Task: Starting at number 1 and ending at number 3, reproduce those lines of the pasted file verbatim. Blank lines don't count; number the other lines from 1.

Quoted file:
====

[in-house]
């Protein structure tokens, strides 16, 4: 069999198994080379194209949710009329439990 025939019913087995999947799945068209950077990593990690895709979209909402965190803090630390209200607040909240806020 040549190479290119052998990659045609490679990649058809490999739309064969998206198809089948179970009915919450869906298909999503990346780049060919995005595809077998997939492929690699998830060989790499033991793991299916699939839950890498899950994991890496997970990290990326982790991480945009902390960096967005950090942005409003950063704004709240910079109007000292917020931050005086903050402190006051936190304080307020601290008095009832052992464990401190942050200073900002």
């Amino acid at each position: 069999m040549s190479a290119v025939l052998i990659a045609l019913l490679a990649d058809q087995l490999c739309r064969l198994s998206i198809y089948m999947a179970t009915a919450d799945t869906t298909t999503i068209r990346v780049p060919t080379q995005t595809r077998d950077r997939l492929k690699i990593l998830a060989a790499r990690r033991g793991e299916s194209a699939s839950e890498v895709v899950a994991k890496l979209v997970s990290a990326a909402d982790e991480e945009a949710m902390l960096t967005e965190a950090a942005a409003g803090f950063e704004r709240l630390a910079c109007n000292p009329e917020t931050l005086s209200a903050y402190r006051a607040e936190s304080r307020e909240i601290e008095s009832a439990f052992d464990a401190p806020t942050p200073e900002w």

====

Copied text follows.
[in-house]
């Protein structure tokens, strides 16, 4: 069999198994080379194209949710009329439990 025939019913087995999947799945068209950077990593990690895709979209909402965190803090630390209200607040909240806020 040549190479290119052998990659045609490679990649058809490999739309064969998206198809089948179970009915919450869906298909999503990346780049060919995005595809077998997939492929690699998830060989790499033991793991299916699939839950890498899950994991890496997970990290990326982790991480945009902390960096967005950090942005409003950063704004709240910079109007000292917020931050005086903050402190006051936190304080307020601290008095009832052992464990401190942050200073900002």
């Amino acid at each position: 069999m040549s190479a290119v025939l052998i990659a045609l019913l490679a990649d058809q087995l490999c739309r064969l198994s998206i198809y089948m999947a179970t009915a919450d799945t869906t298909t999503i068209r990346v780049p060919t080379q995005t595809r077998d950077r997939l492929k690699i990593l998830a060989a790499r990690r033991g793991e299916s194209a699939s839950e890498v895709v899950a994991k890496l979209v997970s990290a990326a909402d982790e991480e945009a949710m902390l960096t967005e965190a950090a942005a409003g803090f950063e704004r709240l630390a910079c109007n000292p009329e917020t931050l005086s209200a903050y402190r006051a607040e936190s304080r307020e909240i601290e008095s009832a439990f052992d464990a401190p806020t942050p200073e900002w």